This “script”, some might argue, ensures that you don’t break certain taboos. You don’t question the point of war at remembrance ceremonies for fallen soldiers. You don’t wear a white poppy, and if a certain left-wing politician does – or might do – you vilify him.
But if such taboos exist, Mr Evans seems remarkably relaxed about breaking them.
“My granddaughter tells me there are thousands of people on Twitter saying I should be given my job back.”
He finds it all terribly amusing: “Such a fuss over a little local ceremony!”
And the “fussing” would never have happened, he says, had he not mentioned his “sacking” in passing to a local journalist who had phoned to ask about the young Jeremy Corbyn’s time in the Shropshire Committee Against Racism. Mr Evans had been the chairman, at a time when, he says, it marked him out as “the funny old fella who likes Pakis”.
He has granted us an interview and decided to play along with our interest because: “I want to tell the rest of the world: War. Is. Stupid. Don’t do it.”
And yes, he says, there should be “pontificating” about peace at Remembrance Day parades: “Because I have become sick of all the triumphalism. ‘We won the war’: It goes with ‘Two world wars and one World Cup.’ It’s bloody silly, simply a way of denigrating other people.”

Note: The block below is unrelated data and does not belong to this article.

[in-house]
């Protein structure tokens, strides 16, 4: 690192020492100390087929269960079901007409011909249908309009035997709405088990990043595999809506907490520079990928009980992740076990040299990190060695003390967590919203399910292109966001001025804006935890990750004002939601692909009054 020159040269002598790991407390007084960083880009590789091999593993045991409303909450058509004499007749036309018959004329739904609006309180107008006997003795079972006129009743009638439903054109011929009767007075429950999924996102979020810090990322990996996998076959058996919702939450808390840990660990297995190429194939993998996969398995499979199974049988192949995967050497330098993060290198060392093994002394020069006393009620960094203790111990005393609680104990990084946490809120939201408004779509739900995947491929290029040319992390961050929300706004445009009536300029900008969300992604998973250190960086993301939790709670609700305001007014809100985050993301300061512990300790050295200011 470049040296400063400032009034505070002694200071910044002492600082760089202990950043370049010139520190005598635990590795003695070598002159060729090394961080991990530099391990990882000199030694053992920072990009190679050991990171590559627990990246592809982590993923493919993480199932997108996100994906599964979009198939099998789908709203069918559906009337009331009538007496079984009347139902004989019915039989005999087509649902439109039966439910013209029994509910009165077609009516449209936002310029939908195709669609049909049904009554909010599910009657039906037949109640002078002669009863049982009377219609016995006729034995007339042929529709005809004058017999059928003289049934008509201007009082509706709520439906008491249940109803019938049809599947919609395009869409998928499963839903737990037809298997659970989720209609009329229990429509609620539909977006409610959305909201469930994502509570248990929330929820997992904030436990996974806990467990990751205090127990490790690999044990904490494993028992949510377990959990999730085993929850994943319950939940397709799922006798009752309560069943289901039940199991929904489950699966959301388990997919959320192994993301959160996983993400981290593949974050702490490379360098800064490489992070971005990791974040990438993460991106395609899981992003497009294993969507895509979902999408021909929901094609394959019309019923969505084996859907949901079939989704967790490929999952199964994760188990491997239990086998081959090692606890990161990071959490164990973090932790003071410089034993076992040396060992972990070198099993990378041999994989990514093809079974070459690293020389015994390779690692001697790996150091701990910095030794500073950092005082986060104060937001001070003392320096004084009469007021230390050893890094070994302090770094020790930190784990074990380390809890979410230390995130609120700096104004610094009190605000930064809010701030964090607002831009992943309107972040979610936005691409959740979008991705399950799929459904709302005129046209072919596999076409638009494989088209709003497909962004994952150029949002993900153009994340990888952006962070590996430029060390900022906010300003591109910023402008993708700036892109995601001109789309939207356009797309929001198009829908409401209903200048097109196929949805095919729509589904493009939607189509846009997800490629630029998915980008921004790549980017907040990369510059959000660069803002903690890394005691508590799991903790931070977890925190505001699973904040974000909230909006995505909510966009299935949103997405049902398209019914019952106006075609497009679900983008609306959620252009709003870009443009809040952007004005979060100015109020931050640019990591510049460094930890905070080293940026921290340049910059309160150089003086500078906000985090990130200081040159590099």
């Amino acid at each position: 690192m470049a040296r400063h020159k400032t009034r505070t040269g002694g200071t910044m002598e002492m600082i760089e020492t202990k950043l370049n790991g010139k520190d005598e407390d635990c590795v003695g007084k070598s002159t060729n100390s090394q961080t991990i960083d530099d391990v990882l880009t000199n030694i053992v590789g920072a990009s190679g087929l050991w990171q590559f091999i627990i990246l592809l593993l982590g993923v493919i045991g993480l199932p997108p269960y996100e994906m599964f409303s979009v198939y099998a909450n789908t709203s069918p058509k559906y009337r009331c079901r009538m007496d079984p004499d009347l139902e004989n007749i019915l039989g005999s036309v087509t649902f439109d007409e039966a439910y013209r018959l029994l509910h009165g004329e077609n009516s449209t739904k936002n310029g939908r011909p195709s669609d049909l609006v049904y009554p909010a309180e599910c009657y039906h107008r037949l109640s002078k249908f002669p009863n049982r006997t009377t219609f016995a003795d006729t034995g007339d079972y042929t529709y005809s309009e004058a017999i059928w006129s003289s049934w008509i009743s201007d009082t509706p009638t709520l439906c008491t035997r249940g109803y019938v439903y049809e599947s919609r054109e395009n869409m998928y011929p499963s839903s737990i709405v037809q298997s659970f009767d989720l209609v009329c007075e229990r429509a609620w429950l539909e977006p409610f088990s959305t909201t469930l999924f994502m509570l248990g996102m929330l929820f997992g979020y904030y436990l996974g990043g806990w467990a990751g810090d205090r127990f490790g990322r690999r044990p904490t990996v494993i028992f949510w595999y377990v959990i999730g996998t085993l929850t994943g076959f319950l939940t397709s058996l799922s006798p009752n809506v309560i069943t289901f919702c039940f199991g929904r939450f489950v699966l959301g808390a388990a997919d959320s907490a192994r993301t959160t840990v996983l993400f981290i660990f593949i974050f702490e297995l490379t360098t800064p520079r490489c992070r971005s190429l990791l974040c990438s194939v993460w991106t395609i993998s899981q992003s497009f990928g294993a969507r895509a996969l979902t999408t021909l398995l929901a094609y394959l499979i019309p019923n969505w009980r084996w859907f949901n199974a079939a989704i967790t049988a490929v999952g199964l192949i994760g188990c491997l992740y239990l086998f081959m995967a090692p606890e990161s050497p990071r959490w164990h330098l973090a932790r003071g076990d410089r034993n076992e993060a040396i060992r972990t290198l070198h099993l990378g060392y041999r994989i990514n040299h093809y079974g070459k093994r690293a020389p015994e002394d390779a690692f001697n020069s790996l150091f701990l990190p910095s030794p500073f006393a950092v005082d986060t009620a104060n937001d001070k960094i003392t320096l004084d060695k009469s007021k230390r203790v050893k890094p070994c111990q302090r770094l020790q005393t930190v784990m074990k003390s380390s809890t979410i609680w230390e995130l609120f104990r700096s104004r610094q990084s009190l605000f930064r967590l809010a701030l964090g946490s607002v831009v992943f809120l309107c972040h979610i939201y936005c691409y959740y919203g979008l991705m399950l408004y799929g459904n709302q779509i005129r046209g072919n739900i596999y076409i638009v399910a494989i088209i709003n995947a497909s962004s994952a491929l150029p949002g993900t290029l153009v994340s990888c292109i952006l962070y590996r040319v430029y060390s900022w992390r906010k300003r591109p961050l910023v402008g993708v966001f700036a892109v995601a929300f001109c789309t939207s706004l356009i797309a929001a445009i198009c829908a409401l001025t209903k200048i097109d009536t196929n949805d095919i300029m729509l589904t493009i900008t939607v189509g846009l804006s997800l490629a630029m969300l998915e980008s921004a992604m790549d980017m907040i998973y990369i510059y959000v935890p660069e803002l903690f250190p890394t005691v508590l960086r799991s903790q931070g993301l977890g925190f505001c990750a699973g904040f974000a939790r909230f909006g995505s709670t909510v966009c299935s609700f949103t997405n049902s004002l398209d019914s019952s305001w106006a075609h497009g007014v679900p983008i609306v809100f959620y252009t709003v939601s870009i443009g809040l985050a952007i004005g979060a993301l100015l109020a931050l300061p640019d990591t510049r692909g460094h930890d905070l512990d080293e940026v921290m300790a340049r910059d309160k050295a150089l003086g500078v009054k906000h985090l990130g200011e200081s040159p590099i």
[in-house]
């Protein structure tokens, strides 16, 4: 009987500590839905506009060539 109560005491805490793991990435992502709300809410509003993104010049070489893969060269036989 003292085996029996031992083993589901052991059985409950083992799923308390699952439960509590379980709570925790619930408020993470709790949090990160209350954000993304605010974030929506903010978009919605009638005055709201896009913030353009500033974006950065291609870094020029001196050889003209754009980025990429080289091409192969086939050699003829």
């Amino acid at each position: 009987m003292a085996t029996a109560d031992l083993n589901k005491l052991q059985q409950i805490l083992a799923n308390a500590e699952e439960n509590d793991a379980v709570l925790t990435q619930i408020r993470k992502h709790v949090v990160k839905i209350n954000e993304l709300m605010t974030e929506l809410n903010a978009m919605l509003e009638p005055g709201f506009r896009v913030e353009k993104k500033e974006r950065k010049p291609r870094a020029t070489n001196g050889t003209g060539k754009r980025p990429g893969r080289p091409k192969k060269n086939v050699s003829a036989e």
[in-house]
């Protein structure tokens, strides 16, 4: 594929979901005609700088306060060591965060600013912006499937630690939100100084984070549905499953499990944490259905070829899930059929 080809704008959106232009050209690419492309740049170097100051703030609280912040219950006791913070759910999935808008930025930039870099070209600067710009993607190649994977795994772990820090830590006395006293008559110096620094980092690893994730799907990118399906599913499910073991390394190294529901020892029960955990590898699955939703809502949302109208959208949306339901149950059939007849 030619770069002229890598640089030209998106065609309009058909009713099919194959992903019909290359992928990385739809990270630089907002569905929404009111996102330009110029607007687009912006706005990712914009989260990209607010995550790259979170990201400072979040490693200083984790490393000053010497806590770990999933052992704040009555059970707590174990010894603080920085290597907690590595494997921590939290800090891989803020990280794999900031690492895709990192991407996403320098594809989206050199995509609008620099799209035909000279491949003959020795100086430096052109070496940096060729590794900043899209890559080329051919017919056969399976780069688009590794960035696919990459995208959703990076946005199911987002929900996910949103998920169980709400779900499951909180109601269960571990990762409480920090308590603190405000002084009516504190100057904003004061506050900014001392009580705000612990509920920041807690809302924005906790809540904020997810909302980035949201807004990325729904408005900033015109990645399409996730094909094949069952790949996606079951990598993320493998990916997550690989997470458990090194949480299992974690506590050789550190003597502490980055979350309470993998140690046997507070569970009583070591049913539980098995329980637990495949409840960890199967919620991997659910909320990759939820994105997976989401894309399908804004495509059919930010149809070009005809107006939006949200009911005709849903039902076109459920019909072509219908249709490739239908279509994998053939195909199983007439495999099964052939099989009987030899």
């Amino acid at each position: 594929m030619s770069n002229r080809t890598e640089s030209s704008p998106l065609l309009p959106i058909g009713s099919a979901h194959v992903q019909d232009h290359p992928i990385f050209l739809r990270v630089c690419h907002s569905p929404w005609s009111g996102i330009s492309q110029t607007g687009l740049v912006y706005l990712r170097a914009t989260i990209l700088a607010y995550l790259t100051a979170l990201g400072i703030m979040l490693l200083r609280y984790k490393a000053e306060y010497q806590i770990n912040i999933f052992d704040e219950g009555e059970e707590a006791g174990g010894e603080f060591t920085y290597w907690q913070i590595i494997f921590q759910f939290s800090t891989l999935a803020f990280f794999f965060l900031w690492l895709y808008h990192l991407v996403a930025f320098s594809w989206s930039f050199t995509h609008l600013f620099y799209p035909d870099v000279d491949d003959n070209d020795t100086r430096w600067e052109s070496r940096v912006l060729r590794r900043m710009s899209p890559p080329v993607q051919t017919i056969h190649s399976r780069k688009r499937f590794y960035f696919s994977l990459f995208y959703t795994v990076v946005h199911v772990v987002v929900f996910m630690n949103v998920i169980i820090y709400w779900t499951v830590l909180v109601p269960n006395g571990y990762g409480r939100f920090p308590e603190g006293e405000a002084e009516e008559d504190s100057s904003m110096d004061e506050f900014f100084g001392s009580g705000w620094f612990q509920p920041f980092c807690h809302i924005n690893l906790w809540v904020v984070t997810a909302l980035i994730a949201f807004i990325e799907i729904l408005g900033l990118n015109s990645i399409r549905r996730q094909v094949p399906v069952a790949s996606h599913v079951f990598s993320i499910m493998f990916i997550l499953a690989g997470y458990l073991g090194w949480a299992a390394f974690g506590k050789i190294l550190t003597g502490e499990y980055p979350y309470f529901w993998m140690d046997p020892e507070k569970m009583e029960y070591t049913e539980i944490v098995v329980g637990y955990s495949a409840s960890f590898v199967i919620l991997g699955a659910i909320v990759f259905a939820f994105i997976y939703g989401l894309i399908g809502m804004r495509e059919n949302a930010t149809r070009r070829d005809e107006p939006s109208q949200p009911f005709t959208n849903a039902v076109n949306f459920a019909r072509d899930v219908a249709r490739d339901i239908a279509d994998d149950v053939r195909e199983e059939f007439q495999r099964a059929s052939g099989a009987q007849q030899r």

He’s also a bit peeved about something else: all those newspaper reports mentioning him alongside the words “war hero”.
“I’m not a bloody hero,” he says. “The only unusual thing about me is that I survived.”
So “all” that Mr Evans did was to land on a Normandy beach, under sniper fire, two days after his 21st birthday, “and smell the stink of decomposing bodies, and realise this was serious”.
His only physical war wound is hidden beneath his luxuriant white beard. He points to just above his lip: “Mini shrapnel. Didn’t bleed much, wasn’t seen to. The medics had more important things to worry about.”
Other scars, you sense, took longer to heal. He talks of fear, of his wounded friend Denis, joking about being permanently “legless” on one day, dead of secondary shock the next – “And would you write to his parents, Evans?”
He talks about Belsen: “Human skeletons, walking about in striped pyjamas, no idea what was going on, the walking dead. It was horrible. Horrible. I nearly went and got my gun and went looking for the guards.”